Michael Parkinson is rarely lost for words on screen, but a recent studio interview with wildlife expert Harry Butler, who had bought in a python for the segment, did leave Parky rather speechless.
Actors in upcoming episodes of The Sullivans are taking a three-week course in prisoner behaviour before joining the show. They are being taught how genuine prisoners behaved in Singapore’s Changi Prison during World War II, and to talk a smattering of Malay.
Prisoner star Val Lehman is lobbying producers to write a Christmas-time pantomime into the series.
Viewpoint: Letters to the Editor:
”I am terribly upset that TCN9 continually allows The Mike Walsh Show to run overtime and then cuts five or ten minutes of Days Of Our Lives to make up! I can prove this because I live in the viewing area for Newcastle as well as Sydney. I am always seeing parts of Days on NBN3 that have been cut out of TCN9. I urge all Days fans to watch their clocks and when The Mike Walsh Show goes overtime get on your phones and jam the Nine switchboard. Maybe then something will be done.” A. Brennan, NSW. (TV Times responds: “TCN9 denies Days Of Our Lives has ever been cut. Nine sends Days Of Our Lives by cable to Newcastle.”)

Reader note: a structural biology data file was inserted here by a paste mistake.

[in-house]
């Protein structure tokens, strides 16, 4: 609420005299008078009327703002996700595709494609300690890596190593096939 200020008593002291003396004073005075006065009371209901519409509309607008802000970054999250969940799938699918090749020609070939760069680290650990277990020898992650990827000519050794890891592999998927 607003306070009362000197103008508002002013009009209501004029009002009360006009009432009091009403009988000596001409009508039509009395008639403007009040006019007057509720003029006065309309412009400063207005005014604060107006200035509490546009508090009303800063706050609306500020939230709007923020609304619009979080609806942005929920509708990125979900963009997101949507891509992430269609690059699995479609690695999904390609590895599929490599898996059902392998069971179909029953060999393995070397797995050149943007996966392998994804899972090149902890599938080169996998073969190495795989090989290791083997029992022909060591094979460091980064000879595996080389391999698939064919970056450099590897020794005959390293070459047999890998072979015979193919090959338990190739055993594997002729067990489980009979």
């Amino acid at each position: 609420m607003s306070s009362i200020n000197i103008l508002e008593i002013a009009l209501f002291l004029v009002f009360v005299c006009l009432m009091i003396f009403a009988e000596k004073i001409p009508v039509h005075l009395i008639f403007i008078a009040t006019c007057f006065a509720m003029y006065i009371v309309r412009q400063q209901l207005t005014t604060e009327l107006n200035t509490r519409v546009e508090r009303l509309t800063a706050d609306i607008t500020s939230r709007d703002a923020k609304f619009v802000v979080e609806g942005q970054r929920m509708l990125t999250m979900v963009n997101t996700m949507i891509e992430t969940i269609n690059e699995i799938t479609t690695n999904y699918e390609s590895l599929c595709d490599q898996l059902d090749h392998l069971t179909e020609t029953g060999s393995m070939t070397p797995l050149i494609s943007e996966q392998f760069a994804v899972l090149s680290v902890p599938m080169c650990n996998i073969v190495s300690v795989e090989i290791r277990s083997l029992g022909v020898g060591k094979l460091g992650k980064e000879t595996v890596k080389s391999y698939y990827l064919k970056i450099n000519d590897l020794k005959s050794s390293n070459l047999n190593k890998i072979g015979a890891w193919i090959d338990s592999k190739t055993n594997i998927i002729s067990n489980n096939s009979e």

“In Europe, show-jumping commands a large audience on TV. Last year an Australian rider won the prestigious trophy at Wembley Stadium in London, the King George V Cup, yet nobody saw or heard of it here.” C. O’Brien, NSW.
“Despite the popularity and general acceptance of The Sullivans by a younger generation, I suggest some glaring examples of incorrect detail must be apparent to veterans of World War II.” C. Casten. VIC
What’s On (May 5-11):
The Victorian State Election is held on Saturday – with varying levels of results coverage across all four Melbourne channels. ABC presents a one-hour coverage at 7.30pm with Ralphe Neill and Barrie Cassidy, then returns for another hour at 9.35pm. HSV7 has election updates throughout the evening, hosted by Dan Webb, and a 30-minute wrap-up at 11.00pm. GTV9’s Brian Naylor presents updates through the evening, and ATV0’s Michael Schildberger is joined by ACTU president Bob Hawke and former premier Sir Henry Bolte for a half-hour special report at 7.30pm.
Former TV Week Gold Logie winner Lorrae Desmond and athlete Raelene Boyle are among the guests, appearing between live crosses to harness racing at Moonee Valley and the Tattslotto draw, on HSV7’s Saturday Night Live.
This Fabulous Century (HSV7, Sunday) looks at plague and pestilence in Australia’s recent history, such as rabbits, prickly pear, sharks and the blow-fly.
Sigrid Thornton, Michael Long and Mercia Deane-Johns are guest stars in Cop Shop (HSV7, Monday and Thursday).
ABC’s travel series Holiday visits Thevenard, a remote island off north-west Australia, Phillip Island and the Victorian coastal town of Mallacoota.
Sunday night movies: Pete ‘n’ Tillie (HSV7), Gambit (GTV9), Women In Love (ATV0).
Source: TV Times (Melbourne edition), 5 May 1979. ABC/ACP